White, non-Hispanic 33.42 (24.89–41.96) 79.73 (72.67–86.78) 68.62 (60.78–76.46) 83.33 (75.98–90.68)  
 Black, non-Hispanic 54.19 (43.95–64.43) 5.56 (0.82–10.30) 14.07 (12.18–21.95) 1.61 (0.56–2.67)  
 Other 12.39 (7.23–17.54) 14.71 (9.05–20.38) 14.31 (9.60–19.02) 15.06 (7.90–22.22)  
>High school education, % 29.74 (21.51–37.98) 40.66 (33.30–48.02) 44.27 (36.44–52.10) 46.17 (38.87–53.48) 0.0269 
Body mass index, mean 28.71 (27.22–30.20) 27.35 (25.98–28.73) 28.22 (27.20–29.25) 28.11 (27.17–29.06) 0.6044 
HSI, mean 2.85 (2.64–3.06) 2.93 (2.71–3.16) 3.06 (2.75–3.37) 3.02 (2.85–3.19) 0.5678 
pWISDM 3.14 (2.92–3.35) 3.17 (3.00–3.34) 3.29 (3.16–3.43) 3.29 (3.16–3.43) 0.5131 
Duration regular smoking, mean 18.43 (15.77–21.09) 21.58 (19.55–23.59) 22.94 (21.15–24.74) 27.52 (25.66–29.38) <0.0001 
Menthol, % 81.03 (74.73–87.34) 21.92 (15.20–28.63) 37.08 (27.74–46.43) 26.56 (16.70–36.39) <0.0001 
Quit effort in past 12 months, % 73.00 (66.24–79.75) 55.12 (47.32–62.92) 57.78 (49.42–66.14) 58.36 (47.36–69.36) 0.0436 
Cigarettes per day, mean 13.28 (11.60–14.96) 15.42 (13.91–16.93) 15.61 (14.34–16.87) 16.02 (15.04–17.00) 0.0377 
Filter ventilation Q1Filter ventilation Q2Filter ventilation Q3Filter ventilation Q4P
Age (years), mean 39.25 (36.30–42.21) 40.32 (38.34–42.29) 41.88 (39.87–43.88) 46.87 (44.67–49.09) <0.0001 
Male sex, % 59.19 (49.33–69.06) 50.73 (43.47–57.98) 50.70 (41.58–59.82) 38.46 (32.29–44.64) 0.0052 
Race, %     <0.0001 
 White, non-Hispanic 33.42 (24.89–41.96) 79.73 (72.67–86.78) 68.62 (60.78–76.46) 83.33 (75.98–90.68)  
 Black, non-Hispanic 54.19 (43.95–64.43) 5.56 (0.82–10.30) 14.07 (12.18–21.95) 1.61 (0.56–2.67)  
 Other 12.39 (7.23–17.54) 14.71 (9.05–20.38) 14.31 (9.60–19.02) 15.06 (7.90–22.22)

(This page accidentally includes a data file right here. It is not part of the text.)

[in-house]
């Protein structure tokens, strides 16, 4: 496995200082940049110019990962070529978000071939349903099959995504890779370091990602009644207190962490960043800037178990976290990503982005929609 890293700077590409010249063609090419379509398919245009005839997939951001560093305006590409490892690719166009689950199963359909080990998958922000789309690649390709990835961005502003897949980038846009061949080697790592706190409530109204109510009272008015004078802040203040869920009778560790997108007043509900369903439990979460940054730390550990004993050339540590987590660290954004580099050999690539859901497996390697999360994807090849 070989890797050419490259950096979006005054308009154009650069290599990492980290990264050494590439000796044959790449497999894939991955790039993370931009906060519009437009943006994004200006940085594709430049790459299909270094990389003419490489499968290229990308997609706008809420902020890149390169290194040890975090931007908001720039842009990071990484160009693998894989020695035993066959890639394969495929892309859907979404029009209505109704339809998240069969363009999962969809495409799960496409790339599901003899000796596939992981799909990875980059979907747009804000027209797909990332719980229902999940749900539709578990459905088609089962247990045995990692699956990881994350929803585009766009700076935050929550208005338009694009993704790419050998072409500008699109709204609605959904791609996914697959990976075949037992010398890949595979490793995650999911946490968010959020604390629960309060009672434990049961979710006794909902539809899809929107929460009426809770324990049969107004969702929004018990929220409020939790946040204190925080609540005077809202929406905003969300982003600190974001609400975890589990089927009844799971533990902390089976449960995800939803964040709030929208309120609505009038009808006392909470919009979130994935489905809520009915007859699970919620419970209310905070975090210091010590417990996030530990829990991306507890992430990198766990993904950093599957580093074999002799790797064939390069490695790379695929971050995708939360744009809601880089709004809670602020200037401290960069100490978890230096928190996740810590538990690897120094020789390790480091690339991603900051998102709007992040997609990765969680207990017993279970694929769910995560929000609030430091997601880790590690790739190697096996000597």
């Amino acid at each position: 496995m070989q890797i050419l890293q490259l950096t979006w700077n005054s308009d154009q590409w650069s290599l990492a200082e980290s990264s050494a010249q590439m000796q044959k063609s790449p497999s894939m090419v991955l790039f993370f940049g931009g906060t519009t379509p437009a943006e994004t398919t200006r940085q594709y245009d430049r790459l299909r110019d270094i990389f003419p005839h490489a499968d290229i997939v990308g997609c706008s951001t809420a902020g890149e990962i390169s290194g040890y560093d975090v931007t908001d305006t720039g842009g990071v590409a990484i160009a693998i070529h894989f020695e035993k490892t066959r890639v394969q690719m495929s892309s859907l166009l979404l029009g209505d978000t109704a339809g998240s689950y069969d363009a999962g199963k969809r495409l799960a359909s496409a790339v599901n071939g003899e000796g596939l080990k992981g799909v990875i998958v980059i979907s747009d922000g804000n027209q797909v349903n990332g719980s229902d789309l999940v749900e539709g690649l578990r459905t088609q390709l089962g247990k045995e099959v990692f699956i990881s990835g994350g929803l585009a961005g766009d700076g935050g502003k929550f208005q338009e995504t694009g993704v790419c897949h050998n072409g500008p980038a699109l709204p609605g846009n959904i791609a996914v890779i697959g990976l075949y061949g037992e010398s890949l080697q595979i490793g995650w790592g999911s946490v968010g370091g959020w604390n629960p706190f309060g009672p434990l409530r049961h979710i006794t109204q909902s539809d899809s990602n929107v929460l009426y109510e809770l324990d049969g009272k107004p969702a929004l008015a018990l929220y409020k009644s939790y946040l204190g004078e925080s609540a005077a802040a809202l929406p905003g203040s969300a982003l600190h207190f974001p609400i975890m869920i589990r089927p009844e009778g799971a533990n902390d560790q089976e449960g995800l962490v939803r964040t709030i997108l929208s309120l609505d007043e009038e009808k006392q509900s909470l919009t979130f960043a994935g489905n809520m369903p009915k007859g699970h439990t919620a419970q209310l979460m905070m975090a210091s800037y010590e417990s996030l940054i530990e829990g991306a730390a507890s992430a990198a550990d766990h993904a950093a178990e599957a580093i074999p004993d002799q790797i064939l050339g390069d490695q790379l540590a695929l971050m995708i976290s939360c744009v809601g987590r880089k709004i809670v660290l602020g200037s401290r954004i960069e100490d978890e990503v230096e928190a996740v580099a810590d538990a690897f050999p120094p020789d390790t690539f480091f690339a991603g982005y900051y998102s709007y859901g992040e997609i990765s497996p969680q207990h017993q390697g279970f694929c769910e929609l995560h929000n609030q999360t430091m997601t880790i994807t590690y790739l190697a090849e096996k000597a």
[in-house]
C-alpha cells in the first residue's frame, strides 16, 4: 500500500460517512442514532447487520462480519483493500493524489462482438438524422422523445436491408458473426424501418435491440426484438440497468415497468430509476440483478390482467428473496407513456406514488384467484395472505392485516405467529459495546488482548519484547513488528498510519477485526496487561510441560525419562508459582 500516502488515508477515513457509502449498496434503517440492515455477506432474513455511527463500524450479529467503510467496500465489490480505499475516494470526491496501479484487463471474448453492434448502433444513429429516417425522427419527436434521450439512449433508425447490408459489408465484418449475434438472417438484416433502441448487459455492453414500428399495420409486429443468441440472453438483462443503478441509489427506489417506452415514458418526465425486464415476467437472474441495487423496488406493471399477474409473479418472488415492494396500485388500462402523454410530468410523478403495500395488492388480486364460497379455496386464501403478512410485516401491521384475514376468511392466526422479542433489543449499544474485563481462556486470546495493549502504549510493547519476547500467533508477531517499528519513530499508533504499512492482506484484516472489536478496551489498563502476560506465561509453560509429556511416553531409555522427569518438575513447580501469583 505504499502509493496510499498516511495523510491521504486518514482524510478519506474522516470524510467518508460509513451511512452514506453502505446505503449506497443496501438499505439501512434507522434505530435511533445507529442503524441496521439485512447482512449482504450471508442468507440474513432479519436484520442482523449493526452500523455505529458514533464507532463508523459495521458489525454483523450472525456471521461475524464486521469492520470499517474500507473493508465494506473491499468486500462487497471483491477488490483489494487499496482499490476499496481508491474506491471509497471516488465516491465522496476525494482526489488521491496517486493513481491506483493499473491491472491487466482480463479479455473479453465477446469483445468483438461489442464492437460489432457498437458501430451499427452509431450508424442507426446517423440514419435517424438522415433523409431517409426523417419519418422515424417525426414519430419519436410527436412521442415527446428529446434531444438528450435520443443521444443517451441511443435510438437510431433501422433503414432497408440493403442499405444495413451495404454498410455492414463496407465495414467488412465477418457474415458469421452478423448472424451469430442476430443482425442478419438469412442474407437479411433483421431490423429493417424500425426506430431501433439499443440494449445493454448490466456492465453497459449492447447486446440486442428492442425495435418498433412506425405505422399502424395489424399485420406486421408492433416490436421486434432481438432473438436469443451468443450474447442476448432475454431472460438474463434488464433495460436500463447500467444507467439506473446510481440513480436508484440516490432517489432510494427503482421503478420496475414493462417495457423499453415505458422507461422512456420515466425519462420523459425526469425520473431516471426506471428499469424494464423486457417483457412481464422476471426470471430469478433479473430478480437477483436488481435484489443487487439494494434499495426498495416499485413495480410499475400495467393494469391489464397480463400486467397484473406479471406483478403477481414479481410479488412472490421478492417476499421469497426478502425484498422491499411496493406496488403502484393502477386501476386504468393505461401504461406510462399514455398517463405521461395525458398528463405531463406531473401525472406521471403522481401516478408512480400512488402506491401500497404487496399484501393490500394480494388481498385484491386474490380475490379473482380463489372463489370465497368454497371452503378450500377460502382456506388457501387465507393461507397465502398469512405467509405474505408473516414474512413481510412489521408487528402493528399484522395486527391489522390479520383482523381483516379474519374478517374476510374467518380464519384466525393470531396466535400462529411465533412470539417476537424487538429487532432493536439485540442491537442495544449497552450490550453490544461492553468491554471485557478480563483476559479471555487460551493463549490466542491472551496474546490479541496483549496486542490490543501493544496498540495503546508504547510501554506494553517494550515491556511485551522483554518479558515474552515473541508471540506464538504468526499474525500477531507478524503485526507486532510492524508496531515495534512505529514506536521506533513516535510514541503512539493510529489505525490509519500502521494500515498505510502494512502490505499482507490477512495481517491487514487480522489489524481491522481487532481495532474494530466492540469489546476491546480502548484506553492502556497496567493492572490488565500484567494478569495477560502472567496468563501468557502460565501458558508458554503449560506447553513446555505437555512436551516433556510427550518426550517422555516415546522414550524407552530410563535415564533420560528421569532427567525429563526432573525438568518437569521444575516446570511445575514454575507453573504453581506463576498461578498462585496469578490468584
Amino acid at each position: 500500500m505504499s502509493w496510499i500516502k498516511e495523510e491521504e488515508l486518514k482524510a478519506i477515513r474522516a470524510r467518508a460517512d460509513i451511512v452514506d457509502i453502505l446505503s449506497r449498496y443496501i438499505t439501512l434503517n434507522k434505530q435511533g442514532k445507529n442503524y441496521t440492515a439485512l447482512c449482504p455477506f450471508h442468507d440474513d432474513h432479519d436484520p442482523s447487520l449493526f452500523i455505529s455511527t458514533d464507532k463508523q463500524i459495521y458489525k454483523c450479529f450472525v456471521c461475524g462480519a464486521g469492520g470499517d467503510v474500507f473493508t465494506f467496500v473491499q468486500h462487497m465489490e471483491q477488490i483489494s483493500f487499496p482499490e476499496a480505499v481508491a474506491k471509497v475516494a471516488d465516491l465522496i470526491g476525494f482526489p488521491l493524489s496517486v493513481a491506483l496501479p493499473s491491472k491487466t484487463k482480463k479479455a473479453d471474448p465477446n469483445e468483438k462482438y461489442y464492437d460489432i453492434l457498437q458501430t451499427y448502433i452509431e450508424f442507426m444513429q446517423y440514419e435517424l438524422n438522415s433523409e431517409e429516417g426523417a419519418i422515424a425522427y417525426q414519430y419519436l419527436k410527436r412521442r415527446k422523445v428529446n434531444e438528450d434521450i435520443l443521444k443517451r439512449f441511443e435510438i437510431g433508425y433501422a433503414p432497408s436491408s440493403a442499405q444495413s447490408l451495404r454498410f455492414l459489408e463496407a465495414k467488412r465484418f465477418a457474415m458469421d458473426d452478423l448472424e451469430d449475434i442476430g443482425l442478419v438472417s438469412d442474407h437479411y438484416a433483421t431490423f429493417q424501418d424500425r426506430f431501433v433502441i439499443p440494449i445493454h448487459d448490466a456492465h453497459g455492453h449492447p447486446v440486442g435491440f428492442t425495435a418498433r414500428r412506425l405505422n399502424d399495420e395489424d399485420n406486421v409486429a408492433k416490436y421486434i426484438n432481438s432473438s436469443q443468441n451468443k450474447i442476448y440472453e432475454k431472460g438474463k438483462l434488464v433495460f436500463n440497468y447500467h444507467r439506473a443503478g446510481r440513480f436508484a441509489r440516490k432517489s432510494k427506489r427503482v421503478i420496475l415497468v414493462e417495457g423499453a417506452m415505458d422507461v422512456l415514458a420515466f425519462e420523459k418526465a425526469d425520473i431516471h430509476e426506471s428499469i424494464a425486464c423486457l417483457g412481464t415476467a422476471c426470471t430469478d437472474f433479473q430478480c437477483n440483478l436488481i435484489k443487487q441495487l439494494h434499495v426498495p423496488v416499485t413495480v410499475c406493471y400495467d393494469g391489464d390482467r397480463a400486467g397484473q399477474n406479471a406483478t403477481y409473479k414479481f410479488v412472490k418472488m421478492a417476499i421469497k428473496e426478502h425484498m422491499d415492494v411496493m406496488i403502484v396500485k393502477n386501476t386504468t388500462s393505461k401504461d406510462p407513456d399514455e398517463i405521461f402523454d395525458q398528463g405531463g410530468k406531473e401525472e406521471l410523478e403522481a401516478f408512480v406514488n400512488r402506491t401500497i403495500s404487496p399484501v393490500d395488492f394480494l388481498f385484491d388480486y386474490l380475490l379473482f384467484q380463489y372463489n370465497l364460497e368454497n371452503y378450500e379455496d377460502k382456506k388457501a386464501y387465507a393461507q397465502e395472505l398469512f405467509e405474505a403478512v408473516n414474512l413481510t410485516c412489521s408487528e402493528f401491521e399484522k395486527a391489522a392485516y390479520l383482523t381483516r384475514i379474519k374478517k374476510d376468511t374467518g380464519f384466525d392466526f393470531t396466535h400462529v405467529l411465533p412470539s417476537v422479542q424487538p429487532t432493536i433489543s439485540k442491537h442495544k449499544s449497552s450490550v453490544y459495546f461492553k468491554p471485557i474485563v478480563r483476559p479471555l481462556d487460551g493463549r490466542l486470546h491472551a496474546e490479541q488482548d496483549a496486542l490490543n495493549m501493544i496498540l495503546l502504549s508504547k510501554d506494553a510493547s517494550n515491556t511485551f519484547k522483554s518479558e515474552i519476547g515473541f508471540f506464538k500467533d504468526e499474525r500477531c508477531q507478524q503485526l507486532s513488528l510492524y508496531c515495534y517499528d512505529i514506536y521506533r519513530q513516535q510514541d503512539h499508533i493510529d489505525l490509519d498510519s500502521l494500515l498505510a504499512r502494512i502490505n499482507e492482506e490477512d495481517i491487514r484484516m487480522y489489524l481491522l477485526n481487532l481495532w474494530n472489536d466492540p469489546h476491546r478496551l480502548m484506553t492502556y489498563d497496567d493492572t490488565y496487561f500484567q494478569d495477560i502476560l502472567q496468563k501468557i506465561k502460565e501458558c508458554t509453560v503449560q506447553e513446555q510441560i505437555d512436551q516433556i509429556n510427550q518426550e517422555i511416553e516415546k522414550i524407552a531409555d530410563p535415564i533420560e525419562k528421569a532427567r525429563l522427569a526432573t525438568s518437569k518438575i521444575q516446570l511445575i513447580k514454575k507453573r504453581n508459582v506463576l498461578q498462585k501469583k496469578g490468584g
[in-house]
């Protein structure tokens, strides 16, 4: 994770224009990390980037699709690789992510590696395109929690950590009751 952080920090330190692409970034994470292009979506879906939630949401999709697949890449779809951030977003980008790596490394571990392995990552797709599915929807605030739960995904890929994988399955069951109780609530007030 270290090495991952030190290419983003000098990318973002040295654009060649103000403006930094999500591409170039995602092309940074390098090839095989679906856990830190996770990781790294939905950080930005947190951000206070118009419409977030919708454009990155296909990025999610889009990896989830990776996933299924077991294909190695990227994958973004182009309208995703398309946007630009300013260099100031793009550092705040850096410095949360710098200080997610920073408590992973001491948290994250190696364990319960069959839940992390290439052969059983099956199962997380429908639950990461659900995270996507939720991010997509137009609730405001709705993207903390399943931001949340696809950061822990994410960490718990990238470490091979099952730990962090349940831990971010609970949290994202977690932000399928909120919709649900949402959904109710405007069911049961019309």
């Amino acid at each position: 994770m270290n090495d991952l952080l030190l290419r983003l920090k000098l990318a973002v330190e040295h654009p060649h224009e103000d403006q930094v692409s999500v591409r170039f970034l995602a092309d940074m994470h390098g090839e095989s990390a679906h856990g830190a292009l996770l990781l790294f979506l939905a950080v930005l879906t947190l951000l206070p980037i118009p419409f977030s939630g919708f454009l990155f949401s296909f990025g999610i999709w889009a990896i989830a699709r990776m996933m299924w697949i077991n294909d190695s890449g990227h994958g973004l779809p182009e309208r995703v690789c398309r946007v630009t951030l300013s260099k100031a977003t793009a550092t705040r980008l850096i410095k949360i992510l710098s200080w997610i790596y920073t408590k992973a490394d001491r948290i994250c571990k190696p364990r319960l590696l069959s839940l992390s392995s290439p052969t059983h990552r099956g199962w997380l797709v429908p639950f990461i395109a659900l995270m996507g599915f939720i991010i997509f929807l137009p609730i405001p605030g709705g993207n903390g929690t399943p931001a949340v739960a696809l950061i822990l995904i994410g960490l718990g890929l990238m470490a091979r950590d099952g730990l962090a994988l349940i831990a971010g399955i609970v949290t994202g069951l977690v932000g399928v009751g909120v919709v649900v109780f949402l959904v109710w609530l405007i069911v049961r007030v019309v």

>High school education, % 29.74 (21.51–37.98) 40.66 (33.30–48.02) 44.27 (36.44–52.10) 46.17 (38.87–53.48) 0.0269 
Body mass index, mean 28.71 (27.22–30.20) 27.35 (25.98–28.73) 28.22 (27.20–29.25) 28.11 (27.17–29.06) 0.6044 
HSI, mean 2.85 (2.64–3.06) 2.93 (2.71–3.16) 3.06 (2.75–3.37) 3.02 (2.85–3.19) 0.5678 
pWISDM 3.14 (2.92–3.35) 3.17 (3.00–3.34) 3.29 (3.16–3.43) 3.29 (3.16–3.43) 0.5131 
Duration regular smoking, mean 18.43 (15.77–21.09) 21.58 (19.55–23.59) 22.94 (21.15–24.74) 27.52 (25.66–29.38) <0.0001 
Menthol, % 81.03 (74.73–87.34) 21.92 (15.20–28.63) 37.08 (27.74–46.43) 26.56 (16.70–36.39) <0.0001 
Quit effort in past 12 months, % 73.00 (66.24–79.75) 55.12 (47.32–62.92) 57.78 (49.42–66.14) 58.36 (47.36–69.36) 0.0436 
Cigarettes per day, mean 13.28 (11.60–14.96) 15.42 (13.91–16.93) 15.61 (14.34–16.87) 16.02 (15.04–17.00) 0.0377 

Note: Parentheses include 95% confidence intervals. Boldface indicates statistical significance at P < 0.05.

All analyses were performed in SAS version 9.4 using survey procedures and weights that account for the complex sampling design. Per instructions provided by PATH, urine biomarker weights were used in all analyses of biomarkers of exposure with the exception of 8-iso which used blood biomarker weights (13). Blood biomarker weights were used in all analyses of biomarkers of biological effect (13). PATH data variances were estimated by the balanced repeated replication method (20) with Fay's adjustment set to 0.3 to increase estimate stability (21).

Filter ventilation and cigarette brands

Cigarette filter ventilation ranged from 0.2% to 61.1% among the 38 different cigarette brands/subbrands used among smokers in the sample Supplementary Fig. S1. First quartile (Q1), second quartile (Q2), third quartile (Q3), and fourth quartile's ranges of filter ventilation were 0.2%–10.04%, 10.05%–23.40%, 23.41%–28.12%, and 28.13%–61.10%, respectively (n = 1,503). Median filter ventilation values of Q1, Q2, Q3, and the fourth quartile (Q4) were 0.94%, 14.45%, 26.38%, and 35.71%. Cigarette brands/subbrand by filter ventilation quartile are displayed in Supplementary Table S3.

Participant characteristics

Table 2 provides characteristics of U.S. smokers by filter ventilation quartile. Increasing quartiles of ventilation were significantly associated with older age (P < 0.0001), female sex (P = 0.0052), White, non-Hispanic race (P < 0.0001), and having greater than a high school education (P = 0.0269). Increasing quartiles of ventilation were also associated with a longer duration of regular smoking (P < 0.0001), smoking quit effort in the past 12 months (P = 0.0436), and nonmenthol use (P < 0.0001). Greater CPD were also observed among higher quartiles of ventilation (P = 0.0384), suggesting the presence of compensation to obtain desired levels of nicotine.

BOE